My wife and I just visited the 9/11 memorial at Ground Zero. Emotionally poignant and beautifully done.
This anniversary should remind us about training.
On the morning of September 11, 2001, one company with 2,600+ people present in the South Tower lost just one life. While losing one life is a tragedy, given the mass casualties of that day, it seemed a miracle that everyone else went home safely.
Their safety director helped make that miracle possible.
He had trained and drilled all employees regarding emergency response every quarter for years—in spite of management and employees whining that this was over-the-top. The safety director ignored them. It was his commitment to training and drills that helped saved over 2,600 lives that day.
No company or campus rejects emergency response training as important on an intellectual level. Unfortunately, almost all workplaces resist training on an emotional level.
“Too much time and money” is an excuse disguised as rationale. Some think they can use on-screen training as an on-demand, cost-efficient way to train. Unfortunately, most on-screen training is very thin, aimed at individual workers and not workforces, and—if used solely as employee training—illegal!
Here’s your Emergency Insight:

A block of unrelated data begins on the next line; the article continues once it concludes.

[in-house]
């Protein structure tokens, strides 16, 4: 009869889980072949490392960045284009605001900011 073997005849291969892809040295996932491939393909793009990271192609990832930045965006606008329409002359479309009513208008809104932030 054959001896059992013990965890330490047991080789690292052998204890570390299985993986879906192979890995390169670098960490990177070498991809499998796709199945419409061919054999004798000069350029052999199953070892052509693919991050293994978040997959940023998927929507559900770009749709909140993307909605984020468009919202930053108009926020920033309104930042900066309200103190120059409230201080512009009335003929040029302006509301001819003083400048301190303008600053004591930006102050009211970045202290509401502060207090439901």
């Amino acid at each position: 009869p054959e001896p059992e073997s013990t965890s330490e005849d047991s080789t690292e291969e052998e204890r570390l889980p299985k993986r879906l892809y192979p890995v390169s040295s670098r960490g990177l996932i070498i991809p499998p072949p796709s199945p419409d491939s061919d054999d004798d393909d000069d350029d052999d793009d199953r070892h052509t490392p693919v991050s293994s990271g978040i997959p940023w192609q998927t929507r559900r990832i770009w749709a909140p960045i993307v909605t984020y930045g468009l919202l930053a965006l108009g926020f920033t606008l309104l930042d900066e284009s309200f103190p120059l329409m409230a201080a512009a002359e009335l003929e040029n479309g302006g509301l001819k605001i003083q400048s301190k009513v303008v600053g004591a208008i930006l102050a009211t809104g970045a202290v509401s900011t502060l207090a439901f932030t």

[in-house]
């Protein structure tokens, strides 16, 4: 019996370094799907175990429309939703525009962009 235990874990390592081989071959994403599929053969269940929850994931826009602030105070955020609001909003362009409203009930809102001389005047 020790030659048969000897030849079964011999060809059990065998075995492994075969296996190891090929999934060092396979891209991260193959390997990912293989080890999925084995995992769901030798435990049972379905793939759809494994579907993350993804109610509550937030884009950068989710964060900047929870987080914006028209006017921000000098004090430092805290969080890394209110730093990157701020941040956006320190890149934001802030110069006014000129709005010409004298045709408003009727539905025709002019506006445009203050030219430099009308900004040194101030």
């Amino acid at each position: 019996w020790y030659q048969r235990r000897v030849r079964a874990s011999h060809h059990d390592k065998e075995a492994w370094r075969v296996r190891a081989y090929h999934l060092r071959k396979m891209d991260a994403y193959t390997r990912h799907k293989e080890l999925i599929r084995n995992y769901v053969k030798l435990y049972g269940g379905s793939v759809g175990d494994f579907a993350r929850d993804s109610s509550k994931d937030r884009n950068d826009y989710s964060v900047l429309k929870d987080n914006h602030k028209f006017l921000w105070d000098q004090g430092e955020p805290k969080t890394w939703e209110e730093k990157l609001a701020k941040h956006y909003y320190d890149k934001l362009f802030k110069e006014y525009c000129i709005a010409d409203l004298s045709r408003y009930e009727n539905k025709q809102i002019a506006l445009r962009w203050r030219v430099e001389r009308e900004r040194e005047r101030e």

- Great plans are a smart thing. Training is everything. If we don’t get the words off the paper and into our employees’ heads, we have failed. People don’t rise to the occasion; they sink to their level of training. Those 2,600+ people in the South Tower responded to their training and drills under unthinkable conditions. They didn’t need to think. They knew how to respond.
- OSHA requires that every workplace in America—without exception—shall train all its employees in emergency response annually and at hire. OSHA’s position: “Your first day on the job should not be your last day on earth.”
- OSHA requires that training shall be in a classroom with a “qualified” trainer—by dint of training or experience.
- The law requires that planning and training be site-specific. By definition, on-screen training does not comply operationally or legally.
- On-screen training can supplement. But, it can never substitute for the annual classroom training.
- On-screen training may be helpful for an individual. But, if the training is not ubiquitous to all employees, the employer has failed.
- By definition and by law, training is based on and aimed at a written plan of site-specific emergency response procedures. The sequencing shall be PLAN, TRAIN, DRILL, EXERCISE. So, training some employees, on-screen re the Active Shooter Protocol—when your plan is non-existent or incompetent on this Protocol—is counter-productive and perhaps dangerous.
National research reports that 85% of your employees believe safety at your workplace is their most important issue—by far, more important than raises, salary and benefits.
I have trained 18,000 employees like yours over the last 11 years. Our anonymous and confidential surveys found that 98.5% of those 18,000 were confident they could respond successfully after having been trained. Frequent employee comments include, “This is fantastic that management did this for us” and “Can we do this more than once a year?”
One day, you may become a miracle maker, just like that safety director in the South Tower on 9/11. Don’t allow whiners to dissuade your commitment. Remember, training is everything.
Please let me know if this was helpful.